It isn't as dramatic as all that. I am at a very different stage in my "career" now. Play for the sake of playing-that's my credo. No slogging out the hits for the sweaty loud bar crowd. No late night jam sessions at open mike nights. I leave that to the young and hungry go-getters. God love them, they deserve a chance.

 Not quite at the point of dismissing all these soul-sucking gigs, I'd rather concentrate on writing music and gigs that reward the artistic, not the commerce side.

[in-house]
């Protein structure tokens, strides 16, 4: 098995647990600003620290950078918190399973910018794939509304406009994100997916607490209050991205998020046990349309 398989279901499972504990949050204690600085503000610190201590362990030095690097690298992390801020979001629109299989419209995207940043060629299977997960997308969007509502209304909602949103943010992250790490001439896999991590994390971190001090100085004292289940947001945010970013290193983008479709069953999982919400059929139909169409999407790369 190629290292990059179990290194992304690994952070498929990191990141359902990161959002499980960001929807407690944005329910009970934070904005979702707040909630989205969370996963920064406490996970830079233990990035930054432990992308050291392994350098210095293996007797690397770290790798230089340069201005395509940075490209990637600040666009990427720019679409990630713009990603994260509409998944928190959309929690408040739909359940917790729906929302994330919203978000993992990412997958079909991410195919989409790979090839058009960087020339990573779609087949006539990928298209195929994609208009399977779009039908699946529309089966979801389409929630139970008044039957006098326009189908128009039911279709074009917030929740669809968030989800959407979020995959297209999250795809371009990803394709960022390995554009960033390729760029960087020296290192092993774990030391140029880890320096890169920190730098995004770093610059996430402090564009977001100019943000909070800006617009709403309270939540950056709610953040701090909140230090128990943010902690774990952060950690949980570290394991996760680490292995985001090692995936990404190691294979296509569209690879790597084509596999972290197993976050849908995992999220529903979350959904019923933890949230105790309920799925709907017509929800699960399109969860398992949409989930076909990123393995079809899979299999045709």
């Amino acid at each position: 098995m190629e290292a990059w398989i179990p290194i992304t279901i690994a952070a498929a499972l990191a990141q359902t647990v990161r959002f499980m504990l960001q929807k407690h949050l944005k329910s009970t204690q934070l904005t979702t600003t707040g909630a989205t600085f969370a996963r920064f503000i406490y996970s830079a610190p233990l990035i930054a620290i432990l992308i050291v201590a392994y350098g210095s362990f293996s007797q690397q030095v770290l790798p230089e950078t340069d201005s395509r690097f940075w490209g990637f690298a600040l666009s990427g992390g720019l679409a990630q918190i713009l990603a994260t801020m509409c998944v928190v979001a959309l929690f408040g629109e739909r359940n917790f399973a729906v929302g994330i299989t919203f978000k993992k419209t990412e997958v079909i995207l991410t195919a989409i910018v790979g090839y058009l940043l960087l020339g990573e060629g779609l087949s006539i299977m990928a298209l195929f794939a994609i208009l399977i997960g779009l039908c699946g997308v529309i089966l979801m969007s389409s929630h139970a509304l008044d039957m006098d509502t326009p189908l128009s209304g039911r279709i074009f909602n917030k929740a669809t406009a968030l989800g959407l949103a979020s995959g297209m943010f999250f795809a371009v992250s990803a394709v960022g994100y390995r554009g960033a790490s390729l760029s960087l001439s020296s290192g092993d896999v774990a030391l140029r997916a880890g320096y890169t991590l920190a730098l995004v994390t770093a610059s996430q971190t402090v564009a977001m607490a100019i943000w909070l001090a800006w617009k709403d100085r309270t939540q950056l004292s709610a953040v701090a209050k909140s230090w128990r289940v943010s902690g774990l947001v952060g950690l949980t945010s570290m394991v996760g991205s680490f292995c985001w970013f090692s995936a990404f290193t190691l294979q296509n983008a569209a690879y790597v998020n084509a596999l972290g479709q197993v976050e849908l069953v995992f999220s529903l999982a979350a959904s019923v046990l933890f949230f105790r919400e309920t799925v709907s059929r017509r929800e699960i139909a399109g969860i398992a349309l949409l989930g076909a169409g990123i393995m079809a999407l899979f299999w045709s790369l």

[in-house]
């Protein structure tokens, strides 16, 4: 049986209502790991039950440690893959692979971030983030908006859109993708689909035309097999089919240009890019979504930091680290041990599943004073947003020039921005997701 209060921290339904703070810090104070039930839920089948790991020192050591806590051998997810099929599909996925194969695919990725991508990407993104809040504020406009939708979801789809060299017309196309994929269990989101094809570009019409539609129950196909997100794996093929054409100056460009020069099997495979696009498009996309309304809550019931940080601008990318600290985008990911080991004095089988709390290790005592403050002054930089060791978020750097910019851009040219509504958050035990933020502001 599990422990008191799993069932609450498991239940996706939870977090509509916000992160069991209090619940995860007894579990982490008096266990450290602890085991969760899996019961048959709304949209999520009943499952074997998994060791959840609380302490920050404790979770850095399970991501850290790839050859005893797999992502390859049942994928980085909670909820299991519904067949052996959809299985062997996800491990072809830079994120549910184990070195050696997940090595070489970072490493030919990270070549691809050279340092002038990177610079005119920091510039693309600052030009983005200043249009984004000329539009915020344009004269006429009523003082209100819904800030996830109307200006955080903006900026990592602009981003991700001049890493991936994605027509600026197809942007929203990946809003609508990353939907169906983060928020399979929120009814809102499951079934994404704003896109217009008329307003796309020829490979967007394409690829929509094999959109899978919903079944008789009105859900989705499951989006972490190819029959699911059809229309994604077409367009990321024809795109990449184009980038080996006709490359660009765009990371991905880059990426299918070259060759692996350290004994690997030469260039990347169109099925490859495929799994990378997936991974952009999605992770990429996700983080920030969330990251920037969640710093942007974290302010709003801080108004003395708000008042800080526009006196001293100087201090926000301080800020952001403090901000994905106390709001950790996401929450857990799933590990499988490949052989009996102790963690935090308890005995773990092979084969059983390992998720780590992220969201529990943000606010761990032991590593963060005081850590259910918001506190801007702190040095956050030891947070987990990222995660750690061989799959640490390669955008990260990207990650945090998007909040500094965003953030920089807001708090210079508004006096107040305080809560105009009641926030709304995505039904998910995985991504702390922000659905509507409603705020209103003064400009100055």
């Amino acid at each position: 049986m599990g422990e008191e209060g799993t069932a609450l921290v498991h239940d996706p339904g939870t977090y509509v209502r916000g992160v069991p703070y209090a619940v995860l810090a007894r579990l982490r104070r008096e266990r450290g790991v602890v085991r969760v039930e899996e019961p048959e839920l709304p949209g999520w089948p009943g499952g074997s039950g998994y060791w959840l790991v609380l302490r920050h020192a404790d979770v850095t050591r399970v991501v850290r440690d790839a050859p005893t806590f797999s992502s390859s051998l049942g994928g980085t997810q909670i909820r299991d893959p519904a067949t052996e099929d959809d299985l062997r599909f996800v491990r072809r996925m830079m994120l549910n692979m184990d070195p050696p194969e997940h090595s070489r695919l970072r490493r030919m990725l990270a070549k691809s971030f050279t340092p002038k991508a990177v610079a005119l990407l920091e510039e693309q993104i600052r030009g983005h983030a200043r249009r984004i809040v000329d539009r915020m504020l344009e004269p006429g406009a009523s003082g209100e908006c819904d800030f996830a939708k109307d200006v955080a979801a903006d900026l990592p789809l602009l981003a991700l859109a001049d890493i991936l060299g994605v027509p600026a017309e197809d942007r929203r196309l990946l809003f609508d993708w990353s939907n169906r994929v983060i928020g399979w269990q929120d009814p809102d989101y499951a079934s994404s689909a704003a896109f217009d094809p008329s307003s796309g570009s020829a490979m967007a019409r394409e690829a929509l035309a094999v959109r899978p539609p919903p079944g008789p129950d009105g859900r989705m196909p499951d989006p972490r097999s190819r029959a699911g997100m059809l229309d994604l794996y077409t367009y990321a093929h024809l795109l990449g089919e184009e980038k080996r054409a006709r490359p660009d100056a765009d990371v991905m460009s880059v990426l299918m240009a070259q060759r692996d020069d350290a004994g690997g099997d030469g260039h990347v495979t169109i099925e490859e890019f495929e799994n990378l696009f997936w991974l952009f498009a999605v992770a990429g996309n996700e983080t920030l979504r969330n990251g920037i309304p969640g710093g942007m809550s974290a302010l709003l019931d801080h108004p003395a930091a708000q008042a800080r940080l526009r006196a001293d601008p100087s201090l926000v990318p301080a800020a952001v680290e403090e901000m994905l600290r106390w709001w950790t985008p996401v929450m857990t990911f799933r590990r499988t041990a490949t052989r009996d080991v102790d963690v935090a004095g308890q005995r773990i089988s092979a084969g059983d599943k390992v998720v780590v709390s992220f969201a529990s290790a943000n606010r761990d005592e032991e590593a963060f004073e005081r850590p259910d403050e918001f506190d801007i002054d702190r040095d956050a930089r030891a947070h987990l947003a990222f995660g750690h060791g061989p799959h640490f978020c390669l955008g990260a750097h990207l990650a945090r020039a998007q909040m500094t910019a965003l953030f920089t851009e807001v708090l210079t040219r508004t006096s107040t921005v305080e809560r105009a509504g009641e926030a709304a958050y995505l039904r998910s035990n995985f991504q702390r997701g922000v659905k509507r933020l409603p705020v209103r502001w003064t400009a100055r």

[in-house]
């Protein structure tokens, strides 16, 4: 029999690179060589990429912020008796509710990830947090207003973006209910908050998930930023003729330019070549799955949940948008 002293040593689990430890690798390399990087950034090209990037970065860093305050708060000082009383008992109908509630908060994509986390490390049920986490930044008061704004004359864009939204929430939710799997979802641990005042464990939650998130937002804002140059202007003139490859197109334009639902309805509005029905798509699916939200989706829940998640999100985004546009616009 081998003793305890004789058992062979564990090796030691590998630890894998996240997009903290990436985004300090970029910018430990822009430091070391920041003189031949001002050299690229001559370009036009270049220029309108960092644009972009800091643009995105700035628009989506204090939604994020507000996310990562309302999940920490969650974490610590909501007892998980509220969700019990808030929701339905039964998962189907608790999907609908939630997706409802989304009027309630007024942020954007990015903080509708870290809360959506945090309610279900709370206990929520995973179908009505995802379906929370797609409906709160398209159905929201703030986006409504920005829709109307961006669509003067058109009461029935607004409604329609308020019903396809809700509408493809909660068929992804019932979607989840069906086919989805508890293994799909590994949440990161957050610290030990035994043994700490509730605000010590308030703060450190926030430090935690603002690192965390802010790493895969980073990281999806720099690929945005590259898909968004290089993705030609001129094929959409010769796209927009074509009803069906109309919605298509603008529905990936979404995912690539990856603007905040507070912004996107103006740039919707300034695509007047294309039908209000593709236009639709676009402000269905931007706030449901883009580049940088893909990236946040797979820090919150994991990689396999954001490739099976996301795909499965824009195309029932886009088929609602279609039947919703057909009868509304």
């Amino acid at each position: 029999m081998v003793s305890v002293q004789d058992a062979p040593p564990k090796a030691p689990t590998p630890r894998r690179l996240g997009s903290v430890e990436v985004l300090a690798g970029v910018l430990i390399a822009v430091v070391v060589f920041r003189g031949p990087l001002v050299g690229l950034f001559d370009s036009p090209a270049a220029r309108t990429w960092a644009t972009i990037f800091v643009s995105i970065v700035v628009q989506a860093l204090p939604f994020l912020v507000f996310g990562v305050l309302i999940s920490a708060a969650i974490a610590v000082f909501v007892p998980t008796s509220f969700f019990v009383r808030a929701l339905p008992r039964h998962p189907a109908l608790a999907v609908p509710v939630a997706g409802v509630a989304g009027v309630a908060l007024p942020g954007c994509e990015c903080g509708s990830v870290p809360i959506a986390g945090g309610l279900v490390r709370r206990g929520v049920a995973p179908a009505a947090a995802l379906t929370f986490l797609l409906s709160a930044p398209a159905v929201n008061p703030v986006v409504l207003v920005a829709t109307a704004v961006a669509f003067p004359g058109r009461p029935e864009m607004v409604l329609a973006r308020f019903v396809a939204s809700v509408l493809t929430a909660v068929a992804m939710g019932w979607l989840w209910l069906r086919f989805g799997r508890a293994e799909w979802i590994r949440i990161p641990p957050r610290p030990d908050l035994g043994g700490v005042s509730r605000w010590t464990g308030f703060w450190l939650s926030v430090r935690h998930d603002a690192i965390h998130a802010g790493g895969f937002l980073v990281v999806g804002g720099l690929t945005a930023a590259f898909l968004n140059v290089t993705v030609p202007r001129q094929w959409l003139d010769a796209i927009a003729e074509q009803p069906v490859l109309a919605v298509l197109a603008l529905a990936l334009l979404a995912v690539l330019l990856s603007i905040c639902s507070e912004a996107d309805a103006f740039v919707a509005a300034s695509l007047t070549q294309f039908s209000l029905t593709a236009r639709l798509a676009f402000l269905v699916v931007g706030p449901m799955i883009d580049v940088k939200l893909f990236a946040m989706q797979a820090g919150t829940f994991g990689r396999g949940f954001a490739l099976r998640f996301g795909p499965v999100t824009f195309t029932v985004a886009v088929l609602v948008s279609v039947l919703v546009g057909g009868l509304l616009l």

For now, I will grumble, but will not abandon the possibility. The fee should be set at a rate where, should all chaos break loose, we can walk away with a decent bit of change for our hassle.

Time to think about a new amp.


Anna said...

Weddings can be a challenge but many of them are a lot of fun. I think the key is to get into a partying mood and help everyone else do the same. Often those inevitable mood swings have to be overlooked in the spirit of being one of the party people at the event.

eclectic guy said...

While I see weddings as a great joy to those concerned and in no way do I begrudge anyone their enjoyment, the joy for me is going home.

Preferably with my pride intact and money in my pocket.